“Who wants to do the 5km?”
We were no more than thirty minutes into the week. Granted it was a Total Immersion Open Water camp but the question wasn’t just about the distance. The blunt question was also rooted in the week’s expectations and everyone’s experience level. There were a mix of swimmers, some swimming almost daily their whole lives, others who had learned mere months ago, so there was a complete range of emotion from excitement to worry on everyone’s faces. Some gave conditions to their possible participation, others said they would just do the optional half distance, a few didn’t even seem fazed by the task like they had been asked to pick up some milk. Me? I was in.
I had never swum that far but I knew I could do it. I was determined enough and brazen enough to agree to the whole 5km right away because I knew I could just power through it. But I knew powering through the final swim would be the easy way out. This week wasn’t about what I did, it was all about how I did it.
Our busy schedule included several theory lessons on dry land covering speed, training techniques, planning for open water swims, and analysing our video footage, but the 25 meter pool made a better classroom. Each morning we took to the lanes to perfect our glides, skates, switches, and kicks. Our coaches, Marjon from the Netherlands and Joseba from Spain, showed no end of patience as they enthusiastically dished out the same advice over and over again. Turns out I wasn’t the only one who needed to “hoooold” my front quadrant (arm) and “loosen” my head (or, much to our entertainment, “lose my head” in Spanglish).
Most of us also seemed to have a stray limb, an appendage that seemed to have a mind of its own. Katie, the windsurfing mum with a PhD from Oxford, had a left arm that always wanted to go right; Peter, the Dutchman with cycling stories from around the globe, seemed to have no control over his left foot; and, me, I just couldn’t seem to control the entry of my stubborn left hand. During collective video analysis, I couldn’t help but giggle at myself as I realized there was a gap between what I thought I was doing and how I was actually swimming.
If the pool was about adapting our stroke, the ocean was about adapting to the environment. Between the waves, salt, fish, wind, boats, current, wetsuits, and people, it became quite clear open water required a whole new skill set. I had trouble orientating myself during the first open water session and my stroke went back to old habits; suddenly, I wasn’t feeling so confident about the five kilometres.
The next three open water sessions we covered sighting, breathing in rough water, wetsuit swimming and we were introduced to group and sync swimming. One session was also based around triathlon-inspired skills such as bunch swimming, bunch starts, run-in entries/exits and dolphin dives. All the while our coaches gave us different focal points and feedback for stroke correction and then, an hour later floating off shore in what felt like big swell with a strong current below me, I realized how comfortable I was in ocean. The past few days had given me the awareness and the skills base to swim more confidently in open water. I hadn’t felt like I was making progress yet but the mental switch made it clear that change was happening.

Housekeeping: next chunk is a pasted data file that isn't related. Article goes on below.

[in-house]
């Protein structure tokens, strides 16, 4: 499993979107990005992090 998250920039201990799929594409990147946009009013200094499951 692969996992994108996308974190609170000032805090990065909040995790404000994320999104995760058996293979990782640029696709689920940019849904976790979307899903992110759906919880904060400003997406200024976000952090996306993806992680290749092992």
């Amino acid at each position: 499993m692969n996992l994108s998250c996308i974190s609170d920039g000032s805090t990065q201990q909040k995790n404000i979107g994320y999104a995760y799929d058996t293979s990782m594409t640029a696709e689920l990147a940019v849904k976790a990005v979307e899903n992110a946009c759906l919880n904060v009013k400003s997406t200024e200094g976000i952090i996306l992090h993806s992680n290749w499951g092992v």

On the final day, as the sun was rising, we all gathered at 7am for breakfast before the final challenge of the course. It was 5km day. As Gavin, the hilarious Brit spending semi-retirement travelling and training, jokingly “got in the zone,” the rest of us inflated our safety buoys, got into our small groups as we listened to the swim briefing. In Spanish, translated only by hand signals and head nods, my partner Karmen and I agreed to start slow and, her being faster, for me to sit on her feet.
I lasted all of 30 seconds on her feet and then it was full gas to get back in her wake. I was powering through the water, working as hard as I could, and then I realized I was dropping my front arm. My new form had disintegrated back into old habits. “What am I doing?” I thought. “This is not the point.” I wasn’t swimming to prove anything, it wasn’t a race. This swim was an opportunity to put the week’s hard work together, to practice and feel my improvement. I stopped trying to catch up and eased into my own rhythm. “Relax. Easy arms. Elbow first. Patient hand. Catch. Hip drive. Kick.” In between groups, I was alone. And happy.
With only a few hundred meters left, our group guide on a stand-up paddle board came back to accompany me to the end. I popped my head up, “hello!” I said cheerfully. “You’re not tired?” he replied, shocked. “Nope!”. After months of being the weirdo barely moving in the slow lane practicing how to float and balance in the water, it was energizing to see and feel Total Immersion working. I knew I could swim 5km but I didn’t know I could swim it TI style, relaxed and easy. Turns out the right way in swimming isn’t the hard way. Effortless speed does exist.
Each group arrived one after the other to welcoming and smiling faces who, constantly scanning the water, excitedly pointed out anyone coming into view. Rapha, the real water baby of the group, personally swam the last 30 meters with each person. On shore, buzzing off our collective achievement that everyone had completed the swim, we swapped stories about the tough current at 4km where we all felt we were going backwards, the colourful fish and clear water, trying to keep our form in the waves, and how shirtless paddle boarders make the best guides.
Even though the camp was officially over, early the next morning while the rest of the resort was sleeping, we all met for one last swim. True to TI form, the pool was almost still which was the ultimate sign of how far we had all come. There was no drills, no coaching, (almost) no old habits, just swimming.